The tagline for the online marketplace Wish.com is “shopping made fun,” which may not exactly align with the report fromthat claims that their angry customers are getting duped by low quality makeup purchases.
And by low quality, I mean eyeshadow that’s really hard to get out of the container and, once you do, it gives you pinkeye.
The report highlights the experience of one 41-year-old woman who said the sub-$10 powder makeup she purchased from Wish had a mildly sulfuric odor and when she made the questionable decision to apply it anyway, she immediately broke out. Eventually, she says, she had pus coming out of her eye.
There are more stories like this, including confirmed cases of pinkeye, and Bloomberg points to what it says is a rampant counterfeiting problem that’s facing the cosmetics industry. This is coupled with the challenges online marketplaces face in policing activity by sellers when their supply chains cross the globe and they have huge volumes of products.
And while maybe you’ve never heard of Wish, the company – founded by veterans of Google and Yahoo in 2011 – has rapidly ascended from obscurity. The app was downloaded more times than Twitter last year, as people flock to the site for its purported 90 percent off retail deals – often trading timely deliveries and traditional packaging for these ultra-low prices.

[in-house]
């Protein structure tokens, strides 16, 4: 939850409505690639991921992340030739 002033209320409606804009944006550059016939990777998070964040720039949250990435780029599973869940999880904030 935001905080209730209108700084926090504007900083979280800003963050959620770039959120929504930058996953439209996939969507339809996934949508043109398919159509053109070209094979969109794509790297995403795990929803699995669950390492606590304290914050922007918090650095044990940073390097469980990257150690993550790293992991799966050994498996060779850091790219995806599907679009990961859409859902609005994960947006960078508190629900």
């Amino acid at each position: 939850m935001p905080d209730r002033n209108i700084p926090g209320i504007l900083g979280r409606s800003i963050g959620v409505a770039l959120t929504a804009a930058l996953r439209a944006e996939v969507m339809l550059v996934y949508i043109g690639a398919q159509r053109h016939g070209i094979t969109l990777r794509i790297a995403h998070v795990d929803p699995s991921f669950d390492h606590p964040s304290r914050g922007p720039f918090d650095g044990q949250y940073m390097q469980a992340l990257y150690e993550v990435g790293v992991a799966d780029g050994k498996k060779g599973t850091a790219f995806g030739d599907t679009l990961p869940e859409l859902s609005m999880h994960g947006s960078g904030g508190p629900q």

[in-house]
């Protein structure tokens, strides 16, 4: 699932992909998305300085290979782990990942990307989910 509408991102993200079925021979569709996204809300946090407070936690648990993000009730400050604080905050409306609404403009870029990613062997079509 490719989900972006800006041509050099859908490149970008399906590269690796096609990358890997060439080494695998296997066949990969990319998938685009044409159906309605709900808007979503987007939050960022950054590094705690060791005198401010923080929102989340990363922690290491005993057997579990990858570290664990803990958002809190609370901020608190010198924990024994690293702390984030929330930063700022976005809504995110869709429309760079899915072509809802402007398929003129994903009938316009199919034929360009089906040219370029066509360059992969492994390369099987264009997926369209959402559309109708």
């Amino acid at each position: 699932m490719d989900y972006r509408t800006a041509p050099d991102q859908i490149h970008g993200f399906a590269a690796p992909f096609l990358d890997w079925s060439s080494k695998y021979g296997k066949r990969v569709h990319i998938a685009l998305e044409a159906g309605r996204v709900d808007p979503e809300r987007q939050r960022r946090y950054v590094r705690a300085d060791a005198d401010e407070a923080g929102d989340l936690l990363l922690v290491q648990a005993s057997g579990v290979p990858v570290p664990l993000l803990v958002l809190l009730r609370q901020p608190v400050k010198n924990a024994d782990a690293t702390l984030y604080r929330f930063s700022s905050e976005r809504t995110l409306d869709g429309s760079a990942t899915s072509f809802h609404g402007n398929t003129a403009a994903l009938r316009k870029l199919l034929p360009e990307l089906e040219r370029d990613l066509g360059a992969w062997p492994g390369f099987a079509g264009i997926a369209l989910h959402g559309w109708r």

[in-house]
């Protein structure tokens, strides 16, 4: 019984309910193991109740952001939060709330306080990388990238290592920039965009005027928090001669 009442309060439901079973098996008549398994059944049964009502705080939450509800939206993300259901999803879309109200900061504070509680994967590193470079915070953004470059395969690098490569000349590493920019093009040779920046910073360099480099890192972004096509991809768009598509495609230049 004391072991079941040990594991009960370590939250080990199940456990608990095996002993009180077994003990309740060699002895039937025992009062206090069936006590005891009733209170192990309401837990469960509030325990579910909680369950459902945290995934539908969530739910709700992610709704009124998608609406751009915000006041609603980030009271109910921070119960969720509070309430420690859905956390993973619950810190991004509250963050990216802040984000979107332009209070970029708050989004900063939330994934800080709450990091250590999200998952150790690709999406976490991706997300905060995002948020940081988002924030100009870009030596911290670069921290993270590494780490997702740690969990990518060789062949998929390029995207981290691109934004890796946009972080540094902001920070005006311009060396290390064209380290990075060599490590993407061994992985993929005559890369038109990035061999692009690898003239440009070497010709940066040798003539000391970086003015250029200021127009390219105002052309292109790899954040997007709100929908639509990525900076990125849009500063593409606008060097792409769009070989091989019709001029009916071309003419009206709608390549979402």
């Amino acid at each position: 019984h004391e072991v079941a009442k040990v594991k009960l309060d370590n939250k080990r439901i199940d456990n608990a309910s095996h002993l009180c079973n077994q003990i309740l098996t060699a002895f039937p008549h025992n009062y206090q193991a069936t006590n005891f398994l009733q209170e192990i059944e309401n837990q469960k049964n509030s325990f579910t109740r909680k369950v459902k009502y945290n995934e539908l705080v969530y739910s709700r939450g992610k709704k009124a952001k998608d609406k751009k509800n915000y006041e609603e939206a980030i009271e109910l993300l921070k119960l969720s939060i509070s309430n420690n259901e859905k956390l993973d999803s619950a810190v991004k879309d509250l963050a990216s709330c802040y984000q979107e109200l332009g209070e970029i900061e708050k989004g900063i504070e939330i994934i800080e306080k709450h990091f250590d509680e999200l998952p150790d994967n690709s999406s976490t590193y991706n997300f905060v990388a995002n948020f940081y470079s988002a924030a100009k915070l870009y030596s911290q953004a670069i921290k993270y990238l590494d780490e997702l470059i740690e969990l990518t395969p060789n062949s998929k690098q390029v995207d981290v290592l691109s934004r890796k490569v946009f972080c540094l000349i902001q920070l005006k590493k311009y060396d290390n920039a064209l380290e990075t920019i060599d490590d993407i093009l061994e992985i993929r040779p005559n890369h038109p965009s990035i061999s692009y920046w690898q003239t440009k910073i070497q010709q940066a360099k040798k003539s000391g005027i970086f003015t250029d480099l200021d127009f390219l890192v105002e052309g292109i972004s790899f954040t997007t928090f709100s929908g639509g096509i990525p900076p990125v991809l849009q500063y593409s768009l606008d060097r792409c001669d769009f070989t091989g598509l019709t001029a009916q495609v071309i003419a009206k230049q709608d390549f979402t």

But maybe the two-month wait for a $4 eyeliner isn’t the real rub with your Wish transaction. Maybe you’re paying for junk that could be harmful to you. Health and beauty products can be faked easily and cheaply, which makes this product category ripe for the picking. Some counterfeit products seized from retail stores in the Los Angeles area this past spring reportedly contained ingredients like lead and arsenic, not to mention tested positive for bacteria and animal waste.
And while Wish is in the Top 10 global e-tailers for counterfeit listings, volume plays a big part: Amazon, Ebay, Facebook and Instagram are all right there with them.